National Security

Is No Nuclear Deal With Iran a Better Outcome for Obama?

I still think the odds favor a deal, soon, on the Iran nuclear issue. But as negotiations have continued, and in light of Iranian demands to eliminate the U.N. arms embargo, including restrictions on its ballistic missile technology, there are reasons that Barack Obama might now feel that no deal would better serve his interests. Consider the advantages if the president were to view time as an ally, not an adversary:

CANCELLED: The Iran Negotiations: Is this Really the End Game?

Iran and six major powers will keep negotiating past Tuesday's deadline for a long-term nuclear agreement. We will postpone this event on Wednesday, July 8 until a deal is announced.

Despite the uncertainties, the United States and Iran seem to be in the final stages of what promises to be a comprehensive accord on the nuclear issue. 

What If No Agreement Is Reached on Iran’s Nuclear Program?

President Barack Obama threatened Tuesday to walk away from nuclear negotiations if Iran doesn’t adhere to the principles it agreed to in April. Negotiators have formally extended talks to July 7 to give themselves additional time to conclude an agreement. I’m still betting on a deal in July. But what if there is no deal?

Let’s step back from the politics and the talking points.

The Hillary Doctrine: Sex & American Foreign Policy (Book Launch)

When Valerie Hudson evaluates the strength of a nation, whether food security, wealth, peacefulness, or quality of governance, she finds one important thread that underlies it all. “One of the most important factors in the determination of these things is in fact the situation, and security, and status of women,” said Hudson at the Wilson Center on June 24.

No, the Iran Nuclear Deal Will Not Be Good for the U.S.

Iran will get too much.

Once Iran learned how to make a nuke, there wasn’t much chance for a really good and reassuring deal on the nuclear issue. The agreement being negotiated now may well be the least bad of the terrible options available to slow Iran’s nuclear program. But we should be clear-eyed about what else we may be getting from this deal: a richer and stronger Iran, one pushing for a Middle East more hostile to the U.S.–and one that will still retain the capacity to build nuclear weapons.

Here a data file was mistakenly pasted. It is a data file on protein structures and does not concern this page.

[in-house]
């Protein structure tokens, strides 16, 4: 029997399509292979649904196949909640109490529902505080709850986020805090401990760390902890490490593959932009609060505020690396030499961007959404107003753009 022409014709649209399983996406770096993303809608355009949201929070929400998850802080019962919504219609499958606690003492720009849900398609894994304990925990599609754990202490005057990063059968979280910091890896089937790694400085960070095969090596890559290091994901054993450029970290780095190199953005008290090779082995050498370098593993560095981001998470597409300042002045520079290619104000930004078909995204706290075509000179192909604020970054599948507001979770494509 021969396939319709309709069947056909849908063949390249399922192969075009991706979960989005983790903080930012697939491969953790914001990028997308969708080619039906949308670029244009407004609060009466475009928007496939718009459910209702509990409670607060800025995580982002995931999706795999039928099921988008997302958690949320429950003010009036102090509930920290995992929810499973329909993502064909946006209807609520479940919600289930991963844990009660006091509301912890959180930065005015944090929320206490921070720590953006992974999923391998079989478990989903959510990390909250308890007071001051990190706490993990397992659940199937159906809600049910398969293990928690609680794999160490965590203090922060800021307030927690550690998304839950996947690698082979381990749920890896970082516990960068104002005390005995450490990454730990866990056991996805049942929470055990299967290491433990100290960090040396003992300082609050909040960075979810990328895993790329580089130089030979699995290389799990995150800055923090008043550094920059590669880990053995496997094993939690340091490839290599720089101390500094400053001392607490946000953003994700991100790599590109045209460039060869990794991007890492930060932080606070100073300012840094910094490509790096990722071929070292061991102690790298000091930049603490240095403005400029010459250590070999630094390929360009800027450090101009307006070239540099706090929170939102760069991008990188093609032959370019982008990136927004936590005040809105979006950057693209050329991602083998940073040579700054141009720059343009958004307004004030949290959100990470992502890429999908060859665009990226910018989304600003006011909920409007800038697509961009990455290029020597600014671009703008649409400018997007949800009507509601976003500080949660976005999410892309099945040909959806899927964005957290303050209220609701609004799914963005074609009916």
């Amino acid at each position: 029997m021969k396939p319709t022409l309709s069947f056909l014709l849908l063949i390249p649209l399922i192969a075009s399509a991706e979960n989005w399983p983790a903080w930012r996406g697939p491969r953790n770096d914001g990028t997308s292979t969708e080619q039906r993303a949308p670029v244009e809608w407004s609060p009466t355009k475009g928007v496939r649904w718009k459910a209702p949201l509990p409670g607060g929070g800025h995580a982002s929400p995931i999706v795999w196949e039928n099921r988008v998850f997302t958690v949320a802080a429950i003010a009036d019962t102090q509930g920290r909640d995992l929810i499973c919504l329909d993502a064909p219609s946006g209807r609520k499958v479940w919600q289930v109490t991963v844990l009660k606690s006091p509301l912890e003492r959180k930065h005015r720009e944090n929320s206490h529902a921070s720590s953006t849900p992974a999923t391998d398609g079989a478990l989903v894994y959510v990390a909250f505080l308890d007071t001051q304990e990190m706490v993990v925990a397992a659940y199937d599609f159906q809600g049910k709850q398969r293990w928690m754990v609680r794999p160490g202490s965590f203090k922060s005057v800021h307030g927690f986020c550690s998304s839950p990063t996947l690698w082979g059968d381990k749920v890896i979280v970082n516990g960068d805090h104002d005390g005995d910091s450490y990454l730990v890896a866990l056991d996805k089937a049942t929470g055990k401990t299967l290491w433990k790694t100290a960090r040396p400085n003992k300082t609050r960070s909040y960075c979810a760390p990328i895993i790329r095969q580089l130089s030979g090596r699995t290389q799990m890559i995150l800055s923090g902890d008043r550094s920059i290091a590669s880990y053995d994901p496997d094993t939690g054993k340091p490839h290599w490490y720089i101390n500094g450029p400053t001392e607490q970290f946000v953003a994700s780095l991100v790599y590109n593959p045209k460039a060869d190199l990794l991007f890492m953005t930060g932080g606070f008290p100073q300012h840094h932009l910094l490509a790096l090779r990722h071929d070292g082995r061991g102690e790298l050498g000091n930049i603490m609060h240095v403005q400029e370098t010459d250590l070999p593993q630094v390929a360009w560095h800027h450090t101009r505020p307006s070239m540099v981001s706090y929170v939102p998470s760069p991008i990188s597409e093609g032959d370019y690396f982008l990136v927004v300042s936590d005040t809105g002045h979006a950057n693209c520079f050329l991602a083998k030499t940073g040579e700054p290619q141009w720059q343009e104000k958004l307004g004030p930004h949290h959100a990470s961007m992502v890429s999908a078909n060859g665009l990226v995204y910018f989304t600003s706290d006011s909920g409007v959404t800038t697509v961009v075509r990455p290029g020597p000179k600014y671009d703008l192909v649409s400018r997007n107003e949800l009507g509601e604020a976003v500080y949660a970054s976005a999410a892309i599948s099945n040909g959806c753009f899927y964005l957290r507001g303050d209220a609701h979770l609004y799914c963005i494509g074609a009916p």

Immigration: Transforming America

In the final installment of our recap of the Wilson Center May 2015 Alumni Conference, an expert panel explores the ongoing ways that immigration is transforming America.  That’s the focus of this edition of REWIND.

Part 1, a REWIND recap of a conversation between Madeleine Albright and Jane Harman, can be found here:  

A New Foreign Policy for America

In an era of new and emerging global threats, Senator Chris Murphy believes there is an urgent need to refocus the traditional debate between isolationism and military interventionism. Join us as Senator Murphy outlines the eight principles for a new foreign policy vision that seeks to maintain U.S. global leadership but looks beyond our traditional military toolkit for engaging the world.

U.S.-China Relations and Regional Order

U.S.-China Relations and Regional Order was presented as the keynote address at Blurring Borders: National, Subnational, and Regional Orders in East Asia on June 1, 2015. The webcast of the event can be viewed here. A PDF version is available for download below.  

Hold the Obituary: Is the U.S. Really in Decline?

In the second installment of our recap of the Wilson Center May 2015 Alumni Conference, we hear from an a-list panel of analysts addressing the question, “Is the U.S. in decline?” From the China challenge to the “rise of the rest,” America’s place in the world is being questioned from within and without. Is the American Century truly over and are its best days in history’s rear view mirror? That’s the focus of this edition of REWIND.

How Supplying Sunni Tribes Could Backfire on the U.S.

The possibility that the Obama administration is considering supplying military assistance directly to Sunni tribes in Anbar underscores a central challenge in Washington’s approach to Iraq,  Syria, and the Middle East generally. I call it the “one person’s floor is another person’s ceiling” problem.

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